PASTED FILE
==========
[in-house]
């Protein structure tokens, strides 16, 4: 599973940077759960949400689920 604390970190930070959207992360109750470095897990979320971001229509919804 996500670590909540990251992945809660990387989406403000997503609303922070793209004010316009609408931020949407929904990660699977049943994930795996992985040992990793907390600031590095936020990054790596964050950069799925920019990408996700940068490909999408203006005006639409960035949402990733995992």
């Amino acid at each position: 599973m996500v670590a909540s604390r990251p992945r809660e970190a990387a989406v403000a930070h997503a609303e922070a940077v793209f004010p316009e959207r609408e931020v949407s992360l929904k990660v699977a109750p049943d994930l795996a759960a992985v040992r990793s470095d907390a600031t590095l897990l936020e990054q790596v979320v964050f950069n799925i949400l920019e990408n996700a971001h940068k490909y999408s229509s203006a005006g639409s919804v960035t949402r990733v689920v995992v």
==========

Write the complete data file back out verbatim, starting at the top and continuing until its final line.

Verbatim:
[in-house]
């Protein structure tokens, strides 16, 4: 599973940077759960949400689920 604390970190930070959207992360109750470095897990979320971001229509919804 996500670590909540990251992945809660990387989406403000997503609303922070793209004010316009609408931020949407929904990660699977049943994930795996992985040992990793907390600031590095936020990054790596964050950069799925920019990408996700940068490909999408203006005006639409960035949402990733995992």
């Amino acid at each position: 599973m996500v670590a909540s604390r990251p992945r809660e970190a990387a989406v403000a930070h997503a609303e922070a940077v793209f004010p316009e959207r609408e931020v949407s992360l929904k990660v699977a109750p049943d994930l795996a759960a992985v040992r990793s470095d907390a600031t590095l897990l936020e990054q790596v979320v964050f950069n799925i949400l920019e990408n996700a971001h940068k490909y999408s229509s203006a005006g639409s919804v960035t949402r990733v689920v995992v």